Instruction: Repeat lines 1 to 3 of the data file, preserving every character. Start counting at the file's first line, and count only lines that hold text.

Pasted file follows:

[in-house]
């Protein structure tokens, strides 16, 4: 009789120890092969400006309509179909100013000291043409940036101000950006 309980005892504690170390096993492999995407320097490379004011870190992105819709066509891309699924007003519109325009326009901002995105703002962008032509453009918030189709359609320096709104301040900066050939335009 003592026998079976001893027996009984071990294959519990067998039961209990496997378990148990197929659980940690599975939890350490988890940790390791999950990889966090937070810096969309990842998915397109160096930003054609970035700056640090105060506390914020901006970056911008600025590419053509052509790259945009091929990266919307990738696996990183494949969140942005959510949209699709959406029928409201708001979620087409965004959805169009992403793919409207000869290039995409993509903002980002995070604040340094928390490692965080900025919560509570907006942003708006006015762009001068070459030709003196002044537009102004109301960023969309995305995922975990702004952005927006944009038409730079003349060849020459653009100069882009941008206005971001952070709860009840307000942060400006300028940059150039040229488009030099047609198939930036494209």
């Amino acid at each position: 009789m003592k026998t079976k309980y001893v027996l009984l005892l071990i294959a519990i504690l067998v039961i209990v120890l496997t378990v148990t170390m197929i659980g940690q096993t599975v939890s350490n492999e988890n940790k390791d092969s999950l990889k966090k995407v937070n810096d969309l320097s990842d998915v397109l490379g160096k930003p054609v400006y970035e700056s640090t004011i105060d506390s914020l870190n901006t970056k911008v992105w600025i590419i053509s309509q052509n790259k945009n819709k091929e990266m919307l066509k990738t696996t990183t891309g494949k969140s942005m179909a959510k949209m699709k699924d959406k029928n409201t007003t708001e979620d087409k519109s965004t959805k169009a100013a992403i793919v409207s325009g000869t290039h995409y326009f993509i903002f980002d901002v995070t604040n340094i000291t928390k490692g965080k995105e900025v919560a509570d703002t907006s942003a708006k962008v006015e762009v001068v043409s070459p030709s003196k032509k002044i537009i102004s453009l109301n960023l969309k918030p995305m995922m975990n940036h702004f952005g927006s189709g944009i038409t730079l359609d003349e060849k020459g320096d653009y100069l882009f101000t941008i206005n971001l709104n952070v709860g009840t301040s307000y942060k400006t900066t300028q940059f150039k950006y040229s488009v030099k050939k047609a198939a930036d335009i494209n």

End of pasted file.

[in-house]
């Protein structure tokens, strides 16, 4: 009789120890092969400006309509179909100013000291043409940036101000950006 309980005892504690170390096993492999995407320097490379004011870190992105819709066509891309699924007003519109325009326009901002995105703002962008032509453009918030189709359609320096709104301040900066050939335009 003592026998079976001893027996009984071990294959519990067998039961209990496997378990148990197929659980940690599975939890350490988890940790390791999950990889966090937070810096969309990842998915397109160096930003054609970035700056640090105060506390914020901006970056911008600025590419053509052509790259945009091929990266919307990738696996990183494949969140942005959510949209699709959406029928409201708001979620087409965004959805169009992403793919409207000869290039995409993509903002980002995070604040340094928390490692965080900025919560509570907006942003708006006015762009001068070459030709003196002044537009102004109301960023969309995305995922975990702004952005927006944009038409730079003349060849020459653009100069882009941008206005971001952070709860009840307000942060400006300028940059150039040229488009030099047609198939930036494209």
């Amino acid at each position: 009789m003592k026998t079976k309980y001893v027996l009984l005892l071990i294959a519990i504690l067998v039961i209990v120890l496997t378990v148990t170390m197929i659980g940690q096993t599975v939890s350490n492999e988890n940790k390791d092969s999950l990889k966090k995407v937070n810096d969309l320097s990842d998915v397109l490379g160096k930003p054609v400006y970035e700056s640090t004011i105060d506390s914020l870190n901006t970056k911008v992105w600025i590419i053509s309509q052509n790259k945009n819709k091929e990266m919307l066509k990738t696996t990183t891309g494949k969140s942005m179909a959510k949209m699709k699924d959406k029928n409201t007003t708001e979620d087409k519109s965004t959805k169009a100013a992403i793919v409207s325009g000869t290039h995409y326009f993509i903002f980002d901002v995070t604040n340094i000291t928390k490692g965080k995105e900025v919560a509570d703002t907006s942003a708006k962008v006015e762009v001068v043409s070459p030709s003196k032509k002044i537009i102004s453009l109301n960023l969309k918030p995305m995922m975990n940036h702004f952005g927006s189709g944009i038409t730079l359609d003349e060849k020459g320096d653009y100069l882009f101000t941008i206005n971001l709104n952070v709860g009840t301040s307000y942060k400006t900066t300028q940059f150039k950006y040229s488009v030099k050939k047609a198939a930036d335009i494209n």